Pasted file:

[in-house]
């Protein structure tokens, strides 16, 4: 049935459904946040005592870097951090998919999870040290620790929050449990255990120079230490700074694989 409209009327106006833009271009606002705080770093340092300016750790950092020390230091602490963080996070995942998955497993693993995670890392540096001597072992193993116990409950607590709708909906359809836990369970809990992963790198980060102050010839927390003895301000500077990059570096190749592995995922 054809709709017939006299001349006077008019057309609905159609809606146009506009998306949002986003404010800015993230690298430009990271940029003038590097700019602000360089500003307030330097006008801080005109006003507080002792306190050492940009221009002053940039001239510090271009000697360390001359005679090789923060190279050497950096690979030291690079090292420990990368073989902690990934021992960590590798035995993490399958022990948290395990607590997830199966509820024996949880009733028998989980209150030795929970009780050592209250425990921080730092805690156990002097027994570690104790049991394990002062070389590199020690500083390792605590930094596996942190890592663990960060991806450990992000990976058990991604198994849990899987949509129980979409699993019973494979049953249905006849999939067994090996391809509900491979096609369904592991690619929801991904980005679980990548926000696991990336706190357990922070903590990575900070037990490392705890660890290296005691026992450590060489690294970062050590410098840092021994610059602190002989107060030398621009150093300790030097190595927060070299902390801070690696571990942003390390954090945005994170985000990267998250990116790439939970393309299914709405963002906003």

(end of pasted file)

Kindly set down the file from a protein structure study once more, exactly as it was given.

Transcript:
[in-house]
């Protein structure tokens, strides 16, 4: 049935459904946040005592870097951090998919999870040290620790929050449990255990120079230490700074694989 409209009327106006833009271009606002705080770093340092300016750790950092020390230091602490963080996070995942998955497993693993995670890392540096001597072992193993116990409950607590709708909906359809836990369970809990992963790198980060102050010839927390003895301000500077990059570096190749592995995922 054809709709017939006299001349006077008019057309609905159609809606146009506009998306949002986003404010800015993230690298430009990271940029003038590097700019602000360089500003307030330097006008801080005109006003507080002792306190050492940009221009002053940039001239510090271009000697360390001359005679090789923060190279050497950096690979030291690079090292420990990368073989902690990934021992960590590798035995993490399958022990948290395990607590997830199966509820024996949880009733028998989980209150030795929970009780050592209250425990921080730092805690156990002097027994570690104790049991394990002062070389590199020690500083390792605590930094596996942190890592663990960060991806450990992000990976058990991604198994849990899987949509129980979409699993019973494979049953249905006849999939067994090996391809509900491979096609369904592991690619929801991904980005679980990548926000696991990336706190357990922070903590990575900070037990490392705890660890290296005691026992450590060489690294970062050590410098840092021994610059602190002989107060030398621009150093300790030097190595927060070299902390801070690696571990942003390390954090945005994170985000990267998250990116790439939970393309299914709405963002906003």